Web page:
Congratulations to the Thompson Lake residents in Oxford for their impressive and continuing work to eliminate variable milfoil from the lake, as featured Feb. 14 (“Paul Cain: Milfoil removal at Thompson Lake has been a great success“).

One small plant may appear harmless, but some of us have seen first-hand the consequences of billions of out-of-control small invasive plants. In Florida the battle to keep ponds and rivers free of water hyacinth is ongoing.  On Lake Victoria, the second largest freshwater lake in the world, an enormous mat of water hyacinth blocks international boat traffic. Once invasive plants arrive, the cost to control them can be overwhelming.

My wife and I are now battling coltsfoot, a highly invasive plant that is entering our trout stream. If we can’t stop the coltsfoot, it will clog up the stream and all of us will have lost an important brook trout nursery for the Little Androscoggin River.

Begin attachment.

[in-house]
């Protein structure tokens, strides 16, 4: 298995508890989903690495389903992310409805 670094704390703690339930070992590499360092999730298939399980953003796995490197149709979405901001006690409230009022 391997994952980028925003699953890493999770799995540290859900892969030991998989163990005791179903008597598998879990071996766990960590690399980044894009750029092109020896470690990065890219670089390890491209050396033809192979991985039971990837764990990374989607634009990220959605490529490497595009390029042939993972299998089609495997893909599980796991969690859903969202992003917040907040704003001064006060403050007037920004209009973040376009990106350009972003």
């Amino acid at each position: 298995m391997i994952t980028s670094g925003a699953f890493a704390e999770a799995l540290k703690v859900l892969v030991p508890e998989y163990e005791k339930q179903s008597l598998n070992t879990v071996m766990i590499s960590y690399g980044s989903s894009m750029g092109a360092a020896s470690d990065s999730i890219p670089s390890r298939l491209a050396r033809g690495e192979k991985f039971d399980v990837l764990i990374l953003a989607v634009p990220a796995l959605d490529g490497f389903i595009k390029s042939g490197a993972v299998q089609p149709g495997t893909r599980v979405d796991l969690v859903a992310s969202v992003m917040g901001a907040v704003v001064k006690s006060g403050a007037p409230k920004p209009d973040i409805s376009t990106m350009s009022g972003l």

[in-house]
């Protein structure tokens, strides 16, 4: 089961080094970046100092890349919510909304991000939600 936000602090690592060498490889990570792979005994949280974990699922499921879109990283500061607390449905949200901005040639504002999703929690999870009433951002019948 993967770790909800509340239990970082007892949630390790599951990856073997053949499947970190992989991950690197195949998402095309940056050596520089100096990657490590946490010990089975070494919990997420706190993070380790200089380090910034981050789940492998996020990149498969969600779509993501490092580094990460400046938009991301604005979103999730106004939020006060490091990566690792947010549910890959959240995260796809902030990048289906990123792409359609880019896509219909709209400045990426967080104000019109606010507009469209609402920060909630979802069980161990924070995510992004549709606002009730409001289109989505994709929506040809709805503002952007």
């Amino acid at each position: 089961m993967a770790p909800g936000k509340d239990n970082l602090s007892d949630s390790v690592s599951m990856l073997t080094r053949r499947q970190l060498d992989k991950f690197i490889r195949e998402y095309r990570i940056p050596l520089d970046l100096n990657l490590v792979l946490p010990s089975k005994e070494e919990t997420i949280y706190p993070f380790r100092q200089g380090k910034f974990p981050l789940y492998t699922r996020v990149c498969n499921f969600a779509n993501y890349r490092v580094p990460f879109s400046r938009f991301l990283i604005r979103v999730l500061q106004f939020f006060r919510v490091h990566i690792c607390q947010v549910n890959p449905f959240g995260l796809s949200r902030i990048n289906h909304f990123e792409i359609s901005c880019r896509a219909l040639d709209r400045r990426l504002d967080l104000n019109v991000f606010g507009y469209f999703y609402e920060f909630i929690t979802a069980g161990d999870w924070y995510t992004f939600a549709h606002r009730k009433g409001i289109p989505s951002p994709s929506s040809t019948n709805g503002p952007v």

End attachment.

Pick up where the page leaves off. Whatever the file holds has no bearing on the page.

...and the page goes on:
Ignore one or two plants, and in a few years invasive plants crowd out everything else. In Lewiston and Auburn large stands of Japanese knotweed, Oriental bittersweet, and autumn olive are taking over what would otherwise be beautiful or productive land. There are government programs to help control them, but we also need more public awareness of the danger.

We all should praise the Thompson Lake Association’s efforts to save the lake before it is lost.

David Haines, Auburn

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